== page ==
The AP, Vice, and Gannet, the news conglomerate that owns USA Today, filed a suit in September 2016 demanding information about a mysterious transaction that allowed the FBI to bypass Apple’s assistance in unlocking an iPhone belonging to the employer of Syed Rizwan Farook, who, along with his wife,Tashfeen Malik, killed 14 people in the San Bernardino shooting attack.
During an interview with Sputnik Radio, Sophia Cope, of the Electronic Frontier Foundation, pointed out that the FBI did not need Apple’s help to breach the phone’s security features. Hence, “the government and the FBI see the request as the most efficient way to unlock the iPhone but it’s possible that they could do it on their own and that’s why we think the bigger picture issue here is that they’re really trying to create legal precedent.” Edward Snowden remarked that the claim, of only Apple having the ability to unlock the smartphone, was "bulls---."
After engendering a national dispute on the nature of how much privacy protection Americans have in the post-9/11 era, the FBI told Apple that, via the help of an unidentified third party, it had found a workaround to the iPhone’s native encryptions. FBI Director James Comey said in April 2016 that the tool to hack Farook’s iPhone cost more than he would make during his seven years as FBI head.
The media companies behind the suit argue that "the government has identified no rational reason why knowing the vendor’s identity is linked in any way to the substance of the tool, much less how such knowledge would reveal any information about the tool’s application," according to a filing with the US District Court in Washington DC.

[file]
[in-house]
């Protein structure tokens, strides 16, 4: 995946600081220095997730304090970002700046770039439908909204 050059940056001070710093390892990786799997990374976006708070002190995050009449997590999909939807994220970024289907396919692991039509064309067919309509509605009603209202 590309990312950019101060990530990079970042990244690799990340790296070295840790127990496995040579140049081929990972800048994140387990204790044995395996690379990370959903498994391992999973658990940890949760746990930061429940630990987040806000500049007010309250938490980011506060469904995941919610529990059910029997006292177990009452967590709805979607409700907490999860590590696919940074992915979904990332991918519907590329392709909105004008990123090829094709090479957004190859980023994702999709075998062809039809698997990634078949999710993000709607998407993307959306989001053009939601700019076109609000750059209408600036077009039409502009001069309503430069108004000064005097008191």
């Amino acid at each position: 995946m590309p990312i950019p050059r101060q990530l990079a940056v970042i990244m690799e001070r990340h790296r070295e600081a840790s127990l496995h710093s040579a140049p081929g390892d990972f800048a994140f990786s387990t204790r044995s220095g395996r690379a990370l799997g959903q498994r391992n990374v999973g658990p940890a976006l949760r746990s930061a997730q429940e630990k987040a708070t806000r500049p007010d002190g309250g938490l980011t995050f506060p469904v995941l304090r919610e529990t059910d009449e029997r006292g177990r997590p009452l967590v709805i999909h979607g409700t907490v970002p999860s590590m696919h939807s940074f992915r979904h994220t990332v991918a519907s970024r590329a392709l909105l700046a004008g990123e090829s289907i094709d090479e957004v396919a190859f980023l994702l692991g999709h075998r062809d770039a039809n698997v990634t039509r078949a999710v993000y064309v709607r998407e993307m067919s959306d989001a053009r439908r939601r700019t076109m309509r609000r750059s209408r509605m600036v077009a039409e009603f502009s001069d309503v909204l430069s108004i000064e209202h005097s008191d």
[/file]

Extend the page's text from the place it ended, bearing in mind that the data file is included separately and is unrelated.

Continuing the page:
The government states, however, that by releasing the information, "hostile entities" could create “countermeasures," hence disrupting the FBI’s ability to collect intelligence. In the latest filing, the news companies say they have not requested sensitive material, but only how the tool works.
The government further argued that disclosure of the information "would result in severe damage to the FBI’s efforts to detect and apprehend violators of the United States’ national security." The media companies shot back that the FBI improperly invoked national security exemptions, thus allowing the government to work around Freedom of Information Act rules.
According to the media company lawyers, "release of this information goes to the very heart of FOIA’s purpose, allowing the public to access government activity."